Tuesday, June 19, 2018
Opinion

‘Hand-to-hand’ combat in Italy’s election

BOLOGNA, Italy — When Italians head to the polls on March 4, they’ll be voting under an electoral system that’s not only new, but radically different from what came before it.

For the first time since 2001, Italians will cast a ballot not just for a party, but for a candidate in a first-past-the-post race in their local constituency. This has several important implications.

The new law — nicknamed the Rosatellum after Ettore Rosato, the Democratic Party parliamentary leader who proposed it — introduced a mixed system. The center-left Democratic Party (PD) passed the law with the support of the center-right Forza Italia and the Northern League.

In this new system, 37 percent of the parliament (232 out of 630 seats in the Chamber of Deputies and 109 out of 315 seats in the Senate) is elected locally, with the seat going to the candidate with the most votes in his or her constituency. The remaining 63 percent of seats are allocated proportionally via the use of short closed lists, with a small number selected by Italians living abroad.

The new system will force parties to compete in closely contested races constituency by constituency, investing heavily in dozens of “micro-campaigns” all over the country. Unlike recent legislative elections, where the proportional system favored media-centered campaigns and left out any role for door-to-door activism and a ground game, in 2018 parties will have to “fight hand-to-hand in the constituencies,” as former Prime Minister and current Democratic Party leader Matteo Renzi put it.

Advanced digital mobilization and social media targeting tools will have to be buttressed with efficient bottom-up ground organization, direct contact with voters, flyers, events and rallies. “Social media will be the air force, but you can’t win constituencies without infantry,” said Luca Morisi, the Northern League’s web guru.

Italy has a long tradition of ground campaigning, rooted in the practice of 20th century mass parties, most notably the Christian Democrats and the Communist Party. In 1958, according to the Istituto Cattaneo research institute, the Communists had 1.8 million members. The Christian Democrats were close behind with 1.6 million.

Mass parties in post-war Italy could rely on tentacular organization and a strong on-the-ground presence. The Communist Party had 11,000 local offices, its goal being “an office for every bell tower.”

Today, the party structure is by any measure considerably weaker. The PD has lost 400,000 members from more than 800,000 in 2009. A study conducted by research group Candidate & Leader Selection in 2014 found that 30 percent of Northern League party members were not active in the movement.

Crucially, under the new electoral system, a vote for a candidate in the first-past-the-post constituency will be automatically transferred to the supporting coalition and vice versa, giving local candidates the power to proportionally influence the performance of parties and coalitions on the national level.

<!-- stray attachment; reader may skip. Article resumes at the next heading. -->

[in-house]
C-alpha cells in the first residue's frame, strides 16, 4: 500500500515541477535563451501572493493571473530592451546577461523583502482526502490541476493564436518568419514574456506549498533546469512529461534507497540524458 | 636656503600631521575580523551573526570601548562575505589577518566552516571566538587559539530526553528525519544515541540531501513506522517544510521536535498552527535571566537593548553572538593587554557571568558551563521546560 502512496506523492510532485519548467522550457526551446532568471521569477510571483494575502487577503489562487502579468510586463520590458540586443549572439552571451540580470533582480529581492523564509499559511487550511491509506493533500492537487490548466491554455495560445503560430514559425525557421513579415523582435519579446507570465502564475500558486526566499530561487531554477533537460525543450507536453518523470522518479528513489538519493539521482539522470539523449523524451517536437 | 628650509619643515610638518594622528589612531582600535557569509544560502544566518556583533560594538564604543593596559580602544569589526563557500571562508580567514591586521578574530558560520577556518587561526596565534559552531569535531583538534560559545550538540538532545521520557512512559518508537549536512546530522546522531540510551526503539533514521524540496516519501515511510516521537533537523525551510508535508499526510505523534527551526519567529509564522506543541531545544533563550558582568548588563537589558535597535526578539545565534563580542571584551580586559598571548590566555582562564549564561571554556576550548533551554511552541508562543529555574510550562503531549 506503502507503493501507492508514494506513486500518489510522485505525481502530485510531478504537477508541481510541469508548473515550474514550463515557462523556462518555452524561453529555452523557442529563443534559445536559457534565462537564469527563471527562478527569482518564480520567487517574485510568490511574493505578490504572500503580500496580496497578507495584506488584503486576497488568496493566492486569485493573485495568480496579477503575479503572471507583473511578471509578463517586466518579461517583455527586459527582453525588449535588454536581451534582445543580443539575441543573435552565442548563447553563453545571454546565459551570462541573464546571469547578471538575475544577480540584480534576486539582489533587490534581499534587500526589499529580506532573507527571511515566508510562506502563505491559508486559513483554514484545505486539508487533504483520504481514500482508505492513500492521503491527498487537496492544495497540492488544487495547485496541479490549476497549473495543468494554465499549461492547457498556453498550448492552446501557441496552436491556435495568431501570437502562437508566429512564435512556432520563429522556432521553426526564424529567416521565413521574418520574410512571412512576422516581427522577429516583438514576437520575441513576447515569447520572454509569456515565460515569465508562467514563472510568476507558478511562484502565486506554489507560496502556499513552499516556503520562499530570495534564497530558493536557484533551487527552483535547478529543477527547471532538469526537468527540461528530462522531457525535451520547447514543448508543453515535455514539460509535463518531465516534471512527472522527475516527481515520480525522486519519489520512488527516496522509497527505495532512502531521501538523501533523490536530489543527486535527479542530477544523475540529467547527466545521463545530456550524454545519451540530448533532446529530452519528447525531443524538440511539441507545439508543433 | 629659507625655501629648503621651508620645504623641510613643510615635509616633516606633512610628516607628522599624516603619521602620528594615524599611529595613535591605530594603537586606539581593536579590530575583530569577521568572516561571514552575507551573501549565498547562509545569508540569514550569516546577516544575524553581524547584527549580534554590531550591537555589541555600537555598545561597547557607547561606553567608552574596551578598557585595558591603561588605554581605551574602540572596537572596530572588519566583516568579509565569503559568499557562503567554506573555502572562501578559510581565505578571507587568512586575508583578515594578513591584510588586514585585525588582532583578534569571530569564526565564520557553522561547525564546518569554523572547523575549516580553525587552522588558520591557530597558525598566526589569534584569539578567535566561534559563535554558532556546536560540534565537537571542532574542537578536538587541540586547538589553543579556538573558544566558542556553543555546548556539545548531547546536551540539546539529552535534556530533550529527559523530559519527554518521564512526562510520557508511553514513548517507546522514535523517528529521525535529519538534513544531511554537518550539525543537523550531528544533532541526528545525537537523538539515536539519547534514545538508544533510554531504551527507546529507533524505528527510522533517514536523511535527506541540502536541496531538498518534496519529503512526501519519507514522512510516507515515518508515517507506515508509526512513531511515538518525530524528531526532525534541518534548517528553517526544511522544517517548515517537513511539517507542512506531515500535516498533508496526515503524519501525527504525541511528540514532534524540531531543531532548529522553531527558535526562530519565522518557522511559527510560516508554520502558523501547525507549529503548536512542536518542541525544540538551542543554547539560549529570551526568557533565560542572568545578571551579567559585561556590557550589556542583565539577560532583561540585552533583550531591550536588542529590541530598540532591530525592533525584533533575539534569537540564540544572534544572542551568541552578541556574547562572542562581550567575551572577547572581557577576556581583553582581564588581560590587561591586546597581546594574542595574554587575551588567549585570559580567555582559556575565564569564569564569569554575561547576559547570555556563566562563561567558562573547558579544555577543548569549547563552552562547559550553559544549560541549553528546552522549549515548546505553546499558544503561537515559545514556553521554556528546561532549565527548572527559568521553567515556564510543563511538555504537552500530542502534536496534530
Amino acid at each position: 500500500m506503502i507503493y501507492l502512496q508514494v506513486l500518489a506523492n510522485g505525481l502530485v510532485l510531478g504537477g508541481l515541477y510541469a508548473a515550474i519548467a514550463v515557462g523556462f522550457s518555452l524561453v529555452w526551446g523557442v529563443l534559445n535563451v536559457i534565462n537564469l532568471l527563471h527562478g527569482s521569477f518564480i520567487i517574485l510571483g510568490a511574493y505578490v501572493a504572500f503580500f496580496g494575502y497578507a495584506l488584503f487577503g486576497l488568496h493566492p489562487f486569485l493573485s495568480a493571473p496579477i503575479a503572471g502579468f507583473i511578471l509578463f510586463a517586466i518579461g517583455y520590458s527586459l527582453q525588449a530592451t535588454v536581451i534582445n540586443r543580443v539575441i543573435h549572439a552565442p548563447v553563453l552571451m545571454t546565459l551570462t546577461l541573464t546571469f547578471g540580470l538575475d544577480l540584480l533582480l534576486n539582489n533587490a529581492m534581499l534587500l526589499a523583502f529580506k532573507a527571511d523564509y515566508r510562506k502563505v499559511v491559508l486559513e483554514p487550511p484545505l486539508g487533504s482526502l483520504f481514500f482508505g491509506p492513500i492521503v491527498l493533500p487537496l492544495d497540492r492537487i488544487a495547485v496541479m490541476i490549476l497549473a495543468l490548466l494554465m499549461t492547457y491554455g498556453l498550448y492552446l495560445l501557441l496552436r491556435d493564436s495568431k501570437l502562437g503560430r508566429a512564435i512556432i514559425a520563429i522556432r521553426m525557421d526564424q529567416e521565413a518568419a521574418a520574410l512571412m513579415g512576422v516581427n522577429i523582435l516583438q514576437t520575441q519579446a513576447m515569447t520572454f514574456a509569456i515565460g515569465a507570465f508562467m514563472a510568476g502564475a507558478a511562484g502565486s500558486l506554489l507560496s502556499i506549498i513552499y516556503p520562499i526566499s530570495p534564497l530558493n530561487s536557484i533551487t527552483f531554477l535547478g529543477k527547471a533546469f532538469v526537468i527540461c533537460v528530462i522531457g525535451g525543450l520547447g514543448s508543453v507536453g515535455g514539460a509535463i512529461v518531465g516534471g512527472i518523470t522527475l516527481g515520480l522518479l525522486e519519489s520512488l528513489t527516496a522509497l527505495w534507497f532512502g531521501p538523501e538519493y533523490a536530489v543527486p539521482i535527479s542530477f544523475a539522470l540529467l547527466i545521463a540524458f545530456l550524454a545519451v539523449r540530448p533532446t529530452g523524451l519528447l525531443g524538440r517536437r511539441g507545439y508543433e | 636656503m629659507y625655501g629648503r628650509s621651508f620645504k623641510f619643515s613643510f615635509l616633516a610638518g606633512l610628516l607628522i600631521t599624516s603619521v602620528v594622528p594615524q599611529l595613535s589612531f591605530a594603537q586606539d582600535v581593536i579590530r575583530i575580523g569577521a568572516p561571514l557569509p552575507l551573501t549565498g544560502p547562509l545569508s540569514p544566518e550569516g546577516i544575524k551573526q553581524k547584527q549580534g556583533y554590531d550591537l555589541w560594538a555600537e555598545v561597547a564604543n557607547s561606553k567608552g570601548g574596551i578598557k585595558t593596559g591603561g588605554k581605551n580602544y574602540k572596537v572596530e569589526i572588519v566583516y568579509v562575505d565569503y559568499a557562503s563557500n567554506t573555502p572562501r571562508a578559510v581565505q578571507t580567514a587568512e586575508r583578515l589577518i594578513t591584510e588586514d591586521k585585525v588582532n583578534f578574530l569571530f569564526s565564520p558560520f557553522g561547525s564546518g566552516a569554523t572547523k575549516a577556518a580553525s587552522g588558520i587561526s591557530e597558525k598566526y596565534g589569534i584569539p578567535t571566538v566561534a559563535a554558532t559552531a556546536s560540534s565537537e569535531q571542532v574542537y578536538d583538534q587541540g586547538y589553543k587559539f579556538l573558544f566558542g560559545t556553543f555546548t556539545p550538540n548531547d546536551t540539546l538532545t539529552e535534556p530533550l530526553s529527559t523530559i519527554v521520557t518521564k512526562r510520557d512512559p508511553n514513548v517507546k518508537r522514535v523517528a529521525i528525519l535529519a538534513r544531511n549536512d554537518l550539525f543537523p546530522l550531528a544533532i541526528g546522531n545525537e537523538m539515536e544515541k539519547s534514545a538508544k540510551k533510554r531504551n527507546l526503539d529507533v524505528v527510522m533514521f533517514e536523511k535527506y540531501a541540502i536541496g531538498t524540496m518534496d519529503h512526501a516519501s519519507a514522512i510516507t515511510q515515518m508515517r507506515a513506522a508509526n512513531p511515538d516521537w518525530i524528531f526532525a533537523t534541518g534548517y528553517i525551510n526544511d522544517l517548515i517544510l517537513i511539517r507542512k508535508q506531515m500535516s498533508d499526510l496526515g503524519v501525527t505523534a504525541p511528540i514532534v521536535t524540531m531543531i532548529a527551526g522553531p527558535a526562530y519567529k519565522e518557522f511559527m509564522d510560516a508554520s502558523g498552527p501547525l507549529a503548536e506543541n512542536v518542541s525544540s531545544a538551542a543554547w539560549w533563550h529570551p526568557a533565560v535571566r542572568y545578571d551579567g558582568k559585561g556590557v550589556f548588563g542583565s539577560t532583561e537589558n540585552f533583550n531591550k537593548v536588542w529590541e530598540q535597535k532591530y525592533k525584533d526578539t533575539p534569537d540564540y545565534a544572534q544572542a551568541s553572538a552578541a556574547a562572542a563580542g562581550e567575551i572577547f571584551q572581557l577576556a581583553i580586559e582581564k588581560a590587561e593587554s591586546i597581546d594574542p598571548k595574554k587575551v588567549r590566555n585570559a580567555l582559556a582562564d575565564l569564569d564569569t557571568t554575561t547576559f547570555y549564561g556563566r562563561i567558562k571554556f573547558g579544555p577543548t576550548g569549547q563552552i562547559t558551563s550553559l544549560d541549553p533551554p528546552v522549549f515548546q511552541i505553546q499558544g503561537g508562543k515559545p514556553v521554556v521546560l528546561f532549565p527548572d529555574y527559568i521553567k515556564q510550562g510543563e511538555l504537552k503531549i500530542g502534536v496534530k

The most obvious beneficiary is Berlusconi, who has already demonstrated his talent at pulling together conservative alliances.

This puts a premium on the quality of the candidates. Unlike the last three legislative elections, in which voters cast ballots for parties, the new ballot will highlight the names of the candidates. That means parties will have to work hard to ensure that prominent candidates are assigned to run in key constituencies to drive up support for the coalition.

Previously, this would have been an advantage for the center-left, which has traditionally had a deep bench of local luminaries, such as party leaders, mayors and governors. Recently, however, the party’s local dominance has faded as prominent PD candidates have fallen in municipal elections across the country, even in the party’s traditional strongholds like Turin, Genoa, Livorno, Venice and Rome.

The system also provides an advantage to parties that band together in political coalitions to ensure their joint candidate gets the most votes.

The most obvious beneficiary is former Prime Minister Silvio Berlusconi, who has already demonstrated his talent at pulling together conservative alliances, managing to convince the two most prominent right-wing parties, the Northern League and the Brothers of Italy, to join him in a coalition.

Ironically, given that it proposed the law, Renzi’s Democratic Party seems to be struggling with establishing a coalition with other left-wing parties.

The anti-establishment 5Star Movement, which opposed the changes, has been historically reluctant to enter into any type of agreement with traditional parties.

A YouTrend simulation suggests that the most likely outcome of the election is a hung parliament. Berlusconi’s coalition has been gaining ground, giving it a shot at an outright majority. But our analysis suggests that roughly 70 out of the 232 first-past-the-post seats in the lower chamber are up for grabs in swing constituencies, where no coalition can boast a significant edge. In short, the election result is up in the air.

Lorenzo Pregliasco, a lecturer at the School of Political Sciences, University of Bologna, is co-founder of Quorum, an Italian political strategy firm, and YouTrend, a data analysis magazine. Matteo Cavallaro is senior election analyst for Quorum and YouTrend.

Original Article

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